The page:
My scans were good! The radiology report included the word, "unremarkable" a total of five times. That is a record number of times for me.
When a radiologist deems an organ "unremarkable" it means that no evidence of injury or disease is seen on the scan. It is one of those DoctorSpeak words that mean something completely different to the uninitiated.
Question: Who wants to be "unremarkable"
Answer: Cancer patients
Overshadowing this visit, sadly, was news that my friend and fellow cancer patient, D., had passed away suddenly. We had made plans to meet at NIH this week. Our visits overlapped, just as they had last winter. We were in contact weekly--often daily--for over a year. It didn't make sense. She was supposed to be visiting NIH for harvest surgery and scans...
Consistent with the roller-coaster theme of this visit (the highs were as extreme as the lows) The Guy met with me at my clinic appointment. He confirmed that the New England Journal of Medicine will be publishing my case. He also told me that I am "an historic figure in medicine".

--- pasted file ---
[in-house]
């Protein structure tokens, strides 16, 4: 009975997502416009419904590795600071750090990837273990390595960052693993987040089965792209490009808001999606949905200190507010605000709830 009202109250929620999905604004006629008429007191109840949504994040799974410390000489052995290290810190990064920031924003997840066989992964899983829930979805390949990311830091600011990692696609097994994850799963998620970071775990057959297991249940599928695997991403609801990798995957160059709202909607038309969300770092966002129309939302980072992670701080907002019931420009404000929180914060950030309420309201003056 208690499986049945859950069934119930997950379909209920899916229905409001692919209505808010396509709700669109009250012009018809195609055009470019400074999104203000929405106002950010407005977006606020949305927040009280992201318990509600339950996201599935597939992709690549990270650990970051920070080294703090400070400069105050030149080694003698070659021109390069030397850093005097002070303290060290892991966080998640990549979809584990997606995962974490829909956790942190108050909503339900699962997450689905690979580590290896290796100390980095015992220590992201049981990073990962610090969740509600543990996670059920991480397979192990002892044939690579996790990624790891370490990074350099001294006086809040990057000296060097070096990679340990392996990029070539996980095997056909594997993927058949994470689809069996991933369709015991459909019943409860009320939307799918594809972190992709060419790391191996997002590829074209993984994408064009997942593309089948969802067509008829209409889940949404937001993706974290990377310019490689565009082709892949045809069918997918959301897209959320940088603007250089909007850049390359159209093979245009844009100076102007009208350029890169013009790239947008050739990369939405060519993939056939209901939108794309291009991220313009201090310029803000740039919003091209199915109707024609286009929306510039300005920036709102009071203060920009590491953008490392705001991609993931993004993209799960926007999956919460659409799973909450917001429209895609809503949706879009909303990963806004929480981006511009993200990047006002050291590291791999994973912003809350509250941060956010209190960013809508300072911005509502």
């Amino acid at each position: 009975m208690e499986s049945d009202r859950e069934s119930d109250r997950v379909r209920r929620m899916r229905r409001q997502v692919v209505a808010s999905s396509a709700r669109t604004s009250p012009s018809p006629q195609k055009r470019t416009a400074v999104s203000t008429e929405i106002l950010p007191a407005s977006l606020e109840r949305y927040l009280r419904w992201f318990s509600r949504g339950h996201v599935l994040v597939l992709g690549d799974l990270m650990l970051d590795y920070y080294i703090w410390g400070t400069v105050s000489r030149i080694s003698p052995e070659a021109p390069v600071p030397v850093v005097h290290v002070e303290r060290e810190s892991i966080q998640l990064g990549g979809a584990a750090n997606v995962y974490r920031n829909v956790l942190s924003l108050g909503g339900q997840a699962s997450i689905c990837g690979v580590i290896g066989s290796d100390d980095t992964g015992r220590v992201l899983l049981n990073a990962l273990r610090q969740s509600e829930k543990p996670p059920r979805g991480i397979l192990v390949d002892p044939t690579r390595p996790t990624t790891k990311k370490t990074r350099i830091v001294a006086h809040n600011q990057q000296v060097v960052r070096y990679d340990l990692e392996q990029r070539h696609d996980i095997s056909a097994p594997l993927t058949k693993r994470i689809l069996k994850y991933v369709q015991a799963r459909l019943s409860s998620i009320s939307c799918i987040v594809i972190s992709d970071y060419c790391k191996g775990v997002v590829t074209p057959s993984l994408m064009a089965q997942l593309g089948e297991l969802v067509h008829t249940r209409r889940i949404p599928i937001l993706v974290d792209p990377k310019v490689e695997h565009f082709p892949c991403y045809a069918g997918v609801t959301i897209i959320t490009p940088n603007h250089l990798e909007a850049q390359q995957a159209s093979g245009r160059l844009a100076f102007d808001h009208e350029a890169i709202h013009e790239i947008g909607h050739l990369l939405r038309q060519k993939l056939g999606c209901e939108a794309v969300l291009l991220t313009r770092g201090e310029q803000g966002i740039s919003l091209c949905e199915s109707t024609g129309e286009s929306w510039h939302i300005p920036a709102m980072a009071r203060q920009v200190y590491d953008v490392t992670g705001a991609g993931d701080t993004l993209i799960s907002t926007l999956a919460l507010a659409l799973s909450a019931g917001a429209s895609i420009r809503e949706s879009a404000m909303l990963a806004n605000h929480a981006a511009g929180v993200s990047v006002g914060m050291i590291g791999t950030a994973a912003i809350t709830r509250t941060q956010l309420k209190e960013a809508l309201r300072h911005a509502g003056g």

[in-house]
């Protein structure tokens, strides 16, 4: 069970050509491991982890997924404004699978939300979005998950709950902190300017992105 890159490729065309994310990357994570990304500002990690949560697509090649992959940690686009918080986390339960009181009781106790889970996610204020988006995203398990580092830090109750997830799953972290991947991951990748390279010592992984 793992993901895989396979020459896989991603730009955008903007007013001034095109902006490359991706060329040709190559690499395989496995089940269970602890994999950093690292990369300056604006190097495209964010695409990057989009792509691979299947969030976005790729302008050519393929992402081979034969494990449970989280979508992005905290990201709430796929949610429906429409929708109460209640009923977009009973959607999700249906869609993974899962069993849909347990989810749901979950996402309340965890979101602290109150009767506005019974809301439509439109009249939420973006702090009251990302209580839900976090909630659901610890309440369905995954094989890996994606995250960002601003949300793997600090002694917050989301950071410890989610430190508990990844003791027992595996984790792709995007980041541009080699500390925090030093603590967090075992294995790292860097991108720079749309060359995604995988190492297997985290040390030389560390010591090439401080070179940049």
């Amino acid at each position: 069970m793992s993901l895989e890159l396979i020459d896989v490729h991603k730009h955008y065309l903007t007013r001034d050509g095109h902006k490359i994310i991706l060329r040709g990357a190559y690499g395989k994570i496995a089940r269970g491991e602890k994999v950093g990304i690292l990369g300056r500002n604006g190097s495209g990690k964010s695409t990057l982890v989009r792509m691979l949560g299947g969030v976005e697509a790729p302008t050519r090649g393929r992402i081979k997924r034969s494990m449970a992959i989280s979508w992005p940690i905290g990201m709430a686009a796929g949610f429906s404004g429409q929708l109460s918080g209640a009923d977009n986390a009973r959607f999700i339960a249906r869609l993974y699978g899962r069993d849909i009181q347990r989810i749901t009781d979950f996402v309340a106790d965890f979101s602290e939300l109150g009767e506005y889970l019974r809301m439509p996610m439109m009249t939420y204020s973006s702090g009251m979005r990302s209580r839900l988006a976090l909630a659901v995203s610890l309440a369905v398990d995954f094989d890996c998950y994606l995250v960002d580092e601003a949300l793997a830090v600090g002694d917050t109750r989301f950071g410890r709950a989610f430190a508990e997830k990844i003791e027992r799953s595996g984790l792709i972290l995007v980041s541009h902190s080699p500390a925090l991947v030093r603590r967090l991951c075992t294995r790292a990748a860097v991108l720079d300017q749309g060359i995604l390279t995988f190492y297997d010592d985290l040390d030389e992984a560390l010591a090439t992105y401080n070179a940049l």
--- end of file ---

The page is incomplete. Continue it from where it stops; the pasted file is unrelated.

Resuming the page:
Also this trip, I said good-bye to my dear Lab Guru. He has exhausted every extension that The Guy could arrange. I am confident that he will continue to do great things in his very own lab, just as he did during his time at NIH. I look forward to the opportunity to visit his new digs one day (and hopefully not for the purpose of apheresis).
Finally, a story of hope. Tonight, a friend on 3NW at NIH awaits her TIL with sheer joy (and maybe some fatigue after the conditioning chemo). It will happen soon! I pray she sees success. I believe that she will!